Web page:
Hadi was placed under 'house arrest' after accusing the UAE of acting like an occupier after taking control of Aden airport
Saudi Arabia has placed Yemeni President Abd Rabbuh Hadi and his sons under house arrest in Riyadh, barring them from returning home as the kingdom continues its crackdown on alleged corruption.
Speaking on condition of anonymity, Yemeni officials confirmed that Hadi, his sons and several ministers with him have been prevented from going to Yemen, reported AP.
"The Saudis have imposed a form of house arrest on them," the commander said. "When Hadi asks to go, they respond it's not safe for him to return as there are plotters who want to take his life and Saudis fear for his life."
The ban comes after Saudi Arabia cut all air, sea and land borders earlier this week after Houthis fired a ballistic missile at its capital on Saturday. The blockade has prevented two UN humanitarian aid flights from entering the country, sparking both the UN and International Committee of the Red Cross (ICRC) to urge the Saudis to reopen the borders.
"Food, medicine and other essential supplies are critical for the survival of 27 million Yemenis already weakened by a conflict now in its third year," said Robert Mardini, the ICRC's regional director for the Near and Middle East, on Tuesday.
Yemeni officials said the ban on Hadi and his sons was prompted by enmity between the president and the United Arab Emirates, which is part of the Saudi-led coalition against Houthi rebels and has come to dominate southern Yemen, the portion of the country not under rebel control, reported AP.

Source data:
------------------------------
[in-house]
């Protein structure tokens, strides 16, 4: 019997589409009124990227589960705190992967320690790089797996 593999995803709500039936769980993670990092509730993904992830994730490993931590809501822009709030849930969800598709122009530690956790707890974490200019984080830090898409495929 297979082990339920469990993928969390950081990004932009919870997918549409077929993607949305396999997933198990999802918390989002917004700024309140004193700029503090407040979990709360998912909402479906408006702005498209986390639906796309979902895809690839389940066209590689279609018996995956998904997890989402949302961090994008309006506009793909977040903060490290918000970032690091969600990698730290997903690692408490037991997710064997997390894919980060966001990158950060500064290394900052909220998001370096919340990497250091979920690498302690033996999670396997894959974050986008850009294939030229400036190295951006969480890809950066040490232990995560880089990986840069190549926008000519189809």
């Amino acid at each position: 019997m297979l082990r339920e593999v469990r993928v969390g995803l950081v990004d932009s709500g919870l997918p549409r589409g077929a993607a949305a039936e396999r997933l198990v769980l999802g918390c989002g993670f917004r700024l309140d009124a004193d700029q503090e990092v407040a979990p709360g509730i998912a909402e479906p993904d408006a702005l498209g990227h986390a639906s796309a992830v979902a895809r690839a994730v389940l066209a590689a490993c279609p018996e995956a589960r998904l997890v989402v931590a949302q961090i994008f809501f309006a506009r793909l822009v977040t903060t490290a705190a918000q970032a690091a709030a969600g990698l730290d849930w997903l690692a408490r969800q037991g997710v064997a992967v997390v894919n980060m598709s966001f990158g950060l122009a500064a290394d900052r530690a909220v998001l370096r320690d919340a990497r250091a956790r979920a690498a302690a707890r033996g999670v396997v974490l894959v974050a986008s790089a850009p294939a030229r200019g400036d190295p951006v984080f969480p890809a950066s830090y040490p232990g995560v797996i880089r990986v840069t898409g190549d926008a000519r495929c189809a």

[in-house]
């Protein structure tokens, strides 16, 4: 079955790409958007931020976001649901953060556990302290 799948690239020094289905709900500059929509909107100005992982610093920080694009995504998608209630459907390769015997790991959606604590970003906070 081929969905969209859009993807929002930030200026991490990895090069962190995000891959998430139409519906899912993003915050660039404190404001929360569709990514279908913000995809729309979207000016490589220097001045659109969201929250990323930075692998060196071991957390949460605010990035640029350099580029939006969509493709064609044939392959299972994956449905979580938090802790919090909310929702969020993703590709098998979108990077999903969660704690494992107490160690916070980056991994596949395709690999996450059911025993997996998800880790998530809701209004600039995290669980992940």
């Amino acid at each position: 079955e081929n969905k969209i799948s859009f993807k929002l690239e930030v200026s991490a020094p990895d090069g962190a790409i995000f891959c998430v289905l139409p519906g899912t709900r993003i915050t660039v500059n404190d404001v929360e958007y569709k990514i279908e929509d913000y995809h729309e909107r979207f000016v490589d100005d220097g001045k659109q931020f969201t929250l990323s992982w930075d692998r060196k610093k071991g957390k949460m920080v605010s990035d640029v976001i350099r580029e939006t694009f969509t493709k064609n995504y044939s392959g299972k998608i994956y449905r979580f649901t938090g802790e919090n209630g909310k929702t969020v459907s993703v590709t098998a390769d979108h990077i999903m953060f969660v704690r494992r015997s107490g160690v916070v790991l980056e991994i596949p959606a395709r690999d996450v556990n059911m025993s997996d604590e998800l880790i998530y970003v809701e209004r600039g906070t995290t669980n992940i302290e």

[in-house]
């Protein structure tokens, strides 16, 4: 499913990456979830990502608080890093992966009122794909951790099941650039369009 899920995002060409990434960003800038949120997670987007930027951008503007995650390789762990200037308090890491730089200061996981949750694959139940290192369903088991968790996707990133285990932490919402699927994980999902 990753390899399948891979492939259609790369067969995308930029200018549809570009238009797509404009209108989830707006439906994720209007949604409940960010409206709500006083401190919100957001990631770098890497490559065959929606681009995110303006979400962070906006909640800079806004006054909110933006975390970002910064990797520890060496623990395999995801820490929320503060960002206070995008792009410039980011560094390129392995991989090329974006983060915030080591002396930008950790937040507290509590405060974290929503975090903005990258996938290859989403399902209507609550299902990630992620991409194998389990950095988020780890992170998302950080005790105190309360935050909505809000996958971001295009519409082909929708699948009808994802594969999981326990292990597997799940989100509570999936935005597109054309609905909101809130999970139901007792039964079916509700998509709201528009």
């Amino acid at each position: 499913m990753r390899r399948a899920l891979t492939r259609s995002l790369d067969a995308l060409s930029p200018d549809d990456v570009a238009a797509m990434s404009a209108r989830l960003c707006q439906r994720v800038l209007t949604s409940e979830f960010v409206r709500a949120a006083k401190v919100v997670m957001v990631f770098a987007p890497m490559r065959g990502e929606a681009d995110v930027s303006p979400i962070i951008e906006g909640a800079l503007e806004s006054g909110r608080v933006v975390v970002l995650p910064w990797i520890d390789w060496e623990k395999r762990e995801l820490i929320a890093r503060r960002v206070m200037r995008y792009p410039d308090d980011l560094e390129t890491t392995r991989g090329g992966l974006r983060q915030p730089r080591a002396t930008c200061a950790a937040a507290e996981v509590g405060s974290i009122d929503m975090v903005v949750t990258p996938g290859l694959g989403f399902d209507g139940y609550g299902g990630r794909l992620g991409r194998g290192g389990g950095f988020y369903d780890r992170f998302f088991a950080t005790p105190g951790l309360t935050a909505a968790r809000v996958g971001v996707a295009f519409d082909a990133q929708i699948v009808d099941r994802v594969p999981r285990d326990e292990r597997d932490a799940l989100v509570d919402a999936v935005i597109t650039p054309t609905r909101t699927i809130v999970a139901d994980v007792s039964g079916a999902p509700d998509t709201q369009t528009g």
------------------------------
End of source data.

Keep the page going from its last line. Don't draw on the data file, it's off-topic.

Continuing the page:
Anonymous sources also told Middle East Eye that Hadi had been under house arrest for months and since he clashed with UAE Crown Prince Mohammed Bin Zayed during a meeting earlier this year.
Sources close to Hadi told MEE in May said that the Yemeni president had accused the UAE of acting like occupiers rather than its liberators as both countries clashed over who controlled Aden airport.
In February, Hadi flew to Abu Dhabi to patch up differences over who controls Aden's airport, a key support route for Emirati-backed troops and the Yemeni president himself.
The meeting which lasted 10 minutes, took place in a side room in the palace - not the official meeting place for visitors - and ended in a burst of anger and mutual recrimination, sources said.
When Bin Zayed reminded Hadi of how much the UAE had sacrificed in the fight to liberate Yemen, Hadi responded by saying the Emiratis were behaving "like an occupation power in Yemen rather than a force of liberation". This enraged Bin Zayed even more, the sources said.
Saudi Arabia and the UAE are major partners in the Saudi-led coalition's campaign in Yemen, which is supporting the Hadi government's fight against Houthi rebels.
Hadi fled to Saudi Arabia after Houthi rebels advanced to take control of the Yemeni city of Aden in spring 2015.
Officials from Hadi's government also told the Associated Press that Hadi alongside his military officials was barred from leaving Saudi Arabia, where his government had been based during most of Yemen's civil war.
In August, Hadi attempted to leave Saudi Arabia and intended to return to his temporary capital of Aden in southern Yemen.
But according to the commander, he was turned back and told to stay in Riyadh.